Sometimes I feel bad for Walt Disney. Nearly every time he took a risk post-Snow White it was a failure. And yet he’d do a safe movie like Lady and the Tramp (as great as it is it is not risky artistically) it was a big hit. Visual artistic achievements like Fantasia, Bambi, Alice and Wonderland all did poorly at first at the box office.
Unfortunately with Sleeping Beauty we have another artistic risk and another initial failure . So much so they would not make another fairy tale princess movie until 1989, 30 years later!
In researching Sleeping Beauty I learned it was actually in development for some time (like most of the Disney films of the 50s). Always wanting to try something new, Walt Disney liked the idea of turning Tchaikosky’s ballet into an animated feature film, but things couldn’t quite come together and it remained on the back burner. Finally in 1950 work was officially begun and at first things went quickly. They even had all the voice work recorded by the end of 1952, which surprised me . But it makes sense because Disneyland has Sleeping Beauty’s Castle and it was opened in 1955. Sleeping Beauty wasn’t released till 1959 .
For Sleeping Beauty Walt went with a new approach creating a “living illustration from Medieval artwork”. We start out the story with a grand book and then it zooms in on the pictures until those images start to move. Backgrounds were also created in layers almost like a scene from a play where panels are pushed in and out.
In this introductory scene you can see these layers. Every person crossing the bridge including the juggler in yellow are animated separately.
Part of this look is probably due to Disney’s delegation of responsibilities. Much like with Mary Blair in Alice in Wonderland, Disney gave most of the creative control and design to lead animator and background artist Eyvind Earl. His elaborate backdrops would take 7-10 days to paint while a normal film could be done in 1 day.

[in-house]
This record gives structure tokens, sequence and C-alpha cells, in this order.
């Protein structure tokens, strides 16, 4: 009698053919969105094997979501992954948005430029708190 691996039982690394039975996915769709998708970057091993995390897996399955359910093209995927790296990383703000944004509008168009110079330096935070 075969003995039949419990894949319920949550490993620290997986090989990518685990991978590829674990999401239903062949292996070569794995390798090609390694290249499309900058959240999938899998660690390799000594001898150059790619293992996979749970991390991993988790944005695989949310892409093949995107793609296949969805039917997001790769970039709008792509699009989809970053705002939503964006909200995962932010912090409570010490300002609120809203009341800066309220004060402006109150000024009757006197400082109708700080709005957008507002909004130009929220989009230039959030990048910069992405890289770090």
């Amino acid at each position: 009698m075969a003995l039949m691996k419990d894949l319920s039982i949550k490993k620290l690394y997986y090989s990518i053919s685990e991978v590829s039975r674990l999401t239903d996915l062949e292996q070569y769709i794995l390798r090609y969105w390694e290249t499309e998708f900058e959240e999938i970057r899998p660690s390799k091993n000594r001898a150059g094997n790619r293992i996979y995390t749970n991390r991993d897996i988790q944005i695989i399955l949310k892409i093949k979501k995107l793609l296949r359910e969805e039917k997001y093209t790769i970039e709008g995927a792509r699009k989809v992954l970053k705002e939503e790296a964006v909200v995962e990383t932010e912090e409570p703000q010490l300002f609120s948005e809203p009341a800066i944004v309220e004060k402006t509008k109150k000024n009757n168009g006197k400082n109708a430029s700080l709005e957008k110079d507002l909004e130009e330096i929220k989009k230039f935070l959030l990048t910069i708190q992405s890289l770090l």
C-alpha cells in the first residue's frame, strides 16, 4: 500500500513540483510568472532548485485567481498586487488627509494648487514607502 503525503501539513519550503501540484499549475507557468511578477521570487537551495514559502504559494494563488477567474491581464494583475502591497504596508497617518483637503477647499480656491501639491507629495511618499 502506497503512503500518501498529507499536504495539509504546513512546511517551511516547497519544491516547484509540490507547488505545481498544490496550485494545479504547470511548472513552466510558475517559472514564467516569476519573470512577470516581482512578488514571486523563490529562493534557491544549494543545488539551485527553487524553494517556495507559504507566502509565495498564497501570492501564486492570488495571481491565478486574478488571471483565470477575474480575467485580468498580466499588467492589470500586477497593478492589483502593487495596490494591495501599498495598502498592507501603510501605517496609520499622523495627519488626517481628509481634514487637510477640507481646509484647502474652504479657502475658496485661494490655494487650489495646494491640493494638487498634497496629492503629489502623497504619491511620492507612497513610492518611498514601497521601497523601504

The paper look is also interesting because it is the first time they used a xerox method to make cells. It was eventually abandoned because the lines weren’t good enough, but I think you can still see a little of it’s after effects in the film.
A lot of critics at the time criticized its artistic approach but I kind of love it. It’s different and beautiful- like diving into a the pages of a book.
The character of Maleficent was meant to be the personification of all evil- basically the devil. Her name is from maleficentia, which means evil doing in Latin (I love that Disney had a film with Maleficent as the villain and the next with Cruella, not the most creative names but both work! I mean are you going to have a good person named Cruela?). She also has horns like the devil and her eyes glow like an evil spirit. There is nothing wounded or misunderstood about her. In this movie she is all bad but in an entertaining way.
The fairies were designed to be like Huey, Lewey and Dewey with 3 different colors separating them. At first Walt wanted them to look the same but the other animators convinced him that would be boring. Flora, voiced by the amazing Verna Felton, is the leader of the 3. Fauna is soft-spoken and motherly and Merryweather is the spunky one. For side characters they are actually pretty fleshed out- we see them cry, laugh, feud etc.
Phillip was created to be the first dynamic human male character in a Disney film. They had wanted to make the princes in Snow White and Cinderella bolder but Disney didn’t feel like the animators could animate males well enough at the time.
One nice thing about Sleeping Beauty is we do see more of Philip than almost any other prince. We see many sides to him- sweet, romantic, good dancer, but still courageous and strong. For a long section Philip, the Fairies and Maleficent are the only people awake in the story- giving their characters a gravatas not found in many other Disney films. I’m surprised boys didn’t respond more to Philip and Sleeping Beauty with it’s terrific action and minimal romantic dialogue?
Most of you probably know the story. It is the 14th century in a magical land. A king and queen finally are able to have a daughter who they name Aurora. She is to be blessed by the fairies at a large gathering. It is almost like a giant birthday party for the whole kingdom.
Each of the fairies present their gifts to the princess. Flora and Fauna are first and the gifts are shown in a bit of a surrealist touch (those Dali fans coming in again!). I think it is a beautiful scene.
But before Maryweather can give her gift they have a visitor. Someone who wasn’t invited to the party- Maleficent. (word to the wise- if you have a sworn enemy don’t give them reason to be mad at you. Invite her to the party!) They ask her if she is offended at not getting asked…(This is a spectacular scene)